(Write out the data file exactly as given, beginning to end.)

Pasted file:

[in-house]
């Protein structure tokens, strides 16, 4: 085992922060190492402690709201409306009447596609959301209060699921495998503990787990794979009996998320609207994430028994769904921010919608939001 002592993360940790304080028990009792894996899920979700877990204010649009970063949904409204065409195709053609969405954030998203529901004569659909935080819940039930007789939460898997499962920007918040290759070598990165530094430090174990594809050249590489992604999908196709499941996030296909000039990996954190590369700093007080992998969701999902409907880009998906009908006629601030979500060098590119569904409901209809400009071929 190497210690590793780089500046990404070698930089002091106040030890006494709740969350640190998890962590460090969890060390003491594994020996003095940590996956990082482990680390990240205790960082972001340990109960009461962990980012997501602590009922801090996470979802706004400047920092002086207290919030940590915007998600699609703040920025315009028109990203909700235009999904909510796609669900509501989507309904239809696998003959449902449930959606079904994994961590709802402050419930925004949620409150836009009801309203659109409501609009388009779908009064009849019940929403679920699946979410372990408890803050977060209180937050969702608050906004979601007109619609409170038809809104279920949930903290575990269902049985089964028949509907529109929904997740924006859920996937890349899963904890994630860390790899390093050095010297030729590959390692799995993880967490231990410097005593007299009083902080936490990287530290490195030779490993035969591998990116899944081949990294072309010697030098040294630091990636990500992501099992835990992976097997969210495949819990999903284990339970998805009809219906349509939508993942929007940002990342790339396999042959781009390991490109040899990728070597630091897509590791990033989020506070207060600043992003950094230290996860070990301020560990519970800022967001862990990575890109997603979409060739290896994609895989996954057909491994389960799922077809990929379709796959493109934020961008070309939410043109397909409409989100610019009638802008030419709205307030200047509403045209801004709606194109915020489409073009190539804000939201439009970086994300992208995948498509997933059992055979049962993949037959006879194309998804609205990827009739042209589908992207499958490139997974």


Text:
[in-house]
């Protein structure tokens, strides 16, 4: 085992922060190492402690709201409306009447596609959301209060699921495998503990787990794979009996998320609207994430028994769904921010919608939001 002592993360940790304080028990009792894996899920979700877990204010649009970063949904409204065409195709053609969405954030998203529901004569659909935080819940039930007789939460898997499962920007918040290759070598990165530094430090174990594809050249590489992604999908196709499941996030296909000039990996954190590369700093007080992998969701999902409907880009998906009908006629601030979500060098590119569904409901209809400009071929 190497210690590793780089500046990404070698930089002091106040030890006494709740969350640190998890962590460090969890060390003491594994020996003095940590996956990082482990680390990240205790960082972001340990109960009461962990980012997501602590009922801090996470979802706004400047920092002086207290919030940590915007998600699609703040920025315009028109990203909700235009999904909510796609669900509501989507309904239809696998003959449902449930959606079904994994961590709802402050419930925004949620409150836009009801309203659109409501609009388009779908009064009849019940929403679920699946979410372990408890803050977060209180937050969702608050906004979601007109619609409170038809809104279920949930903290575990269902049985089964028949509907529109929904997740924006859920996937890349899963904890994630860390790899390093050095010297030729590959390692799995993880967490231990410097005593007299009083902080936490990287530290490195030779490993035969591998990116899944081949990294072309010697030098040294630091990636990500992501099992835990992976097997969210495949819990999903284990339970998805009809219906349509939508993942929007940002990342790339396999042959781009390991490109040899990728070597630091897509590791990033989020506070207060600043992003950094230290996860070990301020560990519970800022967001862990990575890109997603979409060739290896994609895989996954057909491994389960799922077809990929379709796959493109934020961008070309939410043109397909409409989100610019009638802008030419709205307030200047509403045209801004709606194109915020489409073009190539804000939201439009970086994300992208995948498509997933059992055979049962993949037959006879194309998804609205990827009739042209589908992207499958490139997974």